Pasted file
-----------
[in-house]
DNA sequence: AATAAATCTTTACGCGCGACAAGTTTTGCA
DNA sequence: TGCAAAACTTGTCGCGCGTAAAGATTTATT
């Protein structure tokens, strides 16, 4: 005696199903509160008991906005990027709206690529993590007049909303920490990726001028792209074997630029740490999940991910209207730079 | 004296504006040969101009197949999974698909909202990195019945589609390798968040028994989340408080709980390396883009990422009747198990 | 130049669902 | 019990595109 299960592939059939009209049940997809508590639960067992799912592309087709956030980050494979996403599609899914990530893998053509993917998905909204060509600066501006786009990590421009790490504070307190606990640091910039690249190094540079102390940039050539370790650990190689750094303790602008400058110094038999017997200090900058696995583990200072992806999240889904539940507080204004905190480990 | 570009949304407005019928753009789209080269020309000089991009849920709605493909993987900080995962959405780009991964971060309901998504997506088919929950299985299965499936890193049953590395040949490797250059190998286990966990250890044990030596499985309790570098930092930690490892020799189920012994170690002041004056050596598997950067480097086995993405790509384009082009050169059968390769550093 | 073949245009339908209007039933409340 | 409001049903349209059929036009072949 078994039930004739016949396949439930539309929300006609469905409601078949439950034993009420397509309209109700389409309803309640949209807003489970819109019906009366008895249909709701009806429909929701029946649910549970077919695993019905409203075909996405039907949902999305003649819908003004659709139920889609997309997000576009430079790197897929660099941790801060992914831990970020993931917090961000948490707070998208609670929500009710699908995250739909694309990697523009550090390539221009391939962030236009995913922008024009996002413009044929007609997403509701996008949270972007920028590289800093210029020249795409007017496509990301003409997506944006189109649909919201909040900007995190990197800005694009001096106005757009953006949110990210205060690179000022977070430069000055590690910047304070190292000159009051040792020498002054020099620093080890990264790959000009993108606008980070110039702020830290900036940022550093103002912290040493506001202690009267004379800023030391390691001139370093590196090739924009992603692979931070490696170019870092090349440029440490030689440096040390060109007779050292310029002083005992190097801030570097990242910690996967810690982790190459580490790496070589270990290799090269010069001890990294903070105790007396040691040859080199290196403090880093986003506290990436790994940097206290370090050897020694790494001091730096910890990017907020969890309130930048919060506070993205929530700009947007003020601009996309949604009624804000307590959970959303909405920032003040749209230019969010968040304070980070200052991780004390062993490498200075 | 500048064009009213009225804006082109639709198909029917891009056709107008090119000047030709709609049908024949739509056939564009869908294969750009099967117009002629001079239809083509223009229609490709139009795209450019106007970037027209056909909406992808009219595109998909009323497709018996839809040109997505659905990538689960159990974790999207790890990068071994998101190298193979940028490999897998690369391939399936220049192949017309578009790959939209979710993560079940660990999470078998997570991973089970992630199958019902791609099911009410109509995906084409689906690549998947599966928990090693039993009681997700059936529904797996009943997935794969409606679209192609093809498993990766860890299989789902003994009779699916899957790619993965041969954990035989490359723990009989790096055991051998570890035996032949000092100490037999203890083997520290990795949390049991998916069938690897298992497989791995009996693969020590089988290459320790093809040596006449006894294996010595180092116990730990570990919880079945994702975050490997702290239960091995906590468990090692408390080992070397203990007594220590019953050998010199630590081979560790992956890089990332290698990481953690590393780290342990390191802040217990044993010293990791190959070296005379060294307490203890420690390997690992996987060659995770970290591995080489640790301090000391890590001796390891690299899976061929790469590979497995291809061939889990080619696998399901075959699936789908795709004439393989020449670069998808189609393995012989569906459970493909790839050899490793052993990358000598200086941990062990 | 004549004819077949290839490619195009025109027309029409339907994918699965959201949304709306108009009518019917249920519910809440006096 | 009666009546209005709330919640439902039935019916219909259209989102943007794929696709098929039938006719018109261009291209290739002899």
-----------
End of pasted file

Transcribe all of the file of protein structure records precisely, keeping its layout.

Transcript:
[in-house]
DNA sequence: AATAAATCTTTACGCGCGACAAGTTTTGCA
DNA sequence: TGCAAAACTTGTCGCGCGTAAAGATTTATT
């Protein structure tokens, strides 16, 4: 005696199903509160008991906005990027709206690529993590007049909303920490990726001028792209074997630029740490999940991910209207730079 | 004296504006040969101009197949999974698909909202990195019945589609390798968040028994989340408080709980390396883009990422009747198990 | 130049669902 | 019990595109 299960592939059939009209049940997809508590639960067992799912592309087709956030980050494979996403599609899914990530893998053509993917998905909204060509600066501006786009990590421009790490504070307190606990640091910039690249190094540079102390940039050539370790650990190689750094303790602008400058110094038999017997200090900058696995583990200072992806999240889904539940507080204004905190480990 | 570009949304407005019928753009789209080269020309000089991009849920709605493909993987900080995962959405780009991964971060309901998504997506088919929950299985299965499936890193049953590395040949490797250059190998286990966990250890044990030596499985309790570098930092930690490892020799189920012994170690002041004056050596598997950067480097086995993405790509384009082009050169059968390769550093 | 073949245009339908209007039933409340 | 409001049903349209059929036009072949 078994039930004739016949396949439930539309929300006609469905409601078949439950034993009420397509309209109700389409309803309640949209807003489970819109019906009366008895249909709701009806429909929701029946649910549970077919695993019905409203075909996405039907949902999305003649819908003004659709139920889609997309997000576009430079790197897929660099941790801060992914831990970020993931917090961000948490707070998208609670929500009710699908995250739909694309990697523009550090390539221009391939962030236009995913922008024009996002413009044929007609997403509701996008949270972007920028590289800093210029020249795409007017496509990301003409997506944006189109649909919201909040900007995190990197800005694009001096106005757009953006949110990210205060690179000022977070430069000055590690910047304070190292000159009051040792020498002054020099620093080890990264790959000009993108606008980070110039702020830290900036940022550093103002912290040493506001202690009267004379800023030391390691001139370093590196090739924009992603692979931070490696170019870092090349440029440490030689440096040390060109007779050292310029002083005992190097801030570097990242910690996967810690982790190459580490790496070589270990290799090269010069001890990294903070105790007396040691040859080199290196403090880093986003506290990436790994940097206290370090050897020694790494001091730096910890990017907020969890309130930048919060506070993205929530700009947007003020601009996309949604009624804000307590959970959303909405920032003040749209230019969010968040304070980070200052991780004390062993490498200075 | 500048064009009213009225804006082109639709198909029917891009056709107008090119000047030709709609049908024949739509056939564009869908294969750009099967117009002629001079239809083509223009229609490709139009795209450019106007970037027209056909909406992808009219595109998909009323497709018996839809040109997505659905990538689960159990974790999207790890990068071994998101190298193979940028490999897998690369391939399936220049192949017309578009790959939209979710993560079940660990999470078998997570991973089970992630199958019902791609099911009410109509995906084409689906690549998947599966928990090693039993009681997700059936529904797996009943997935794969409606679209192609093809498993990766860890299989789902003994009779699916899957790619993965041969954990035989490359723990009989790096055991051998570890035996032949000092100490037999203890083997520290990795949390049991998916069938690897298992497989791995009996693969020590089988290459320790093809040596006449006894294996010595180092116990730990570990919880079945994702975050490997702290239960091995906590468990090692408390080992070397203990007594220590019953050998010199630590081979560790992956890089990332290698990481953690590393780290342990390191802040217990044993010293990791190959070296005379060294307490203890420690390997690992996987060659995770970290591995080489640790301090000391890590001796390891690299899976061929790469590979497995291809061939889990080619696998399901075959699936789908795709004439393989020449670069998808189609393995012989569906459970493909790839050899490793052993990358000598200086941990062990 | 004549004819077949290839490619195009025109027309029409339907994918699965959201949304709306108009009518019917249920519910809440006096 | 009666009546209005709330919640439902039935019916219909259209989102943007794929696709098929039938006719018109261009291209290739002899």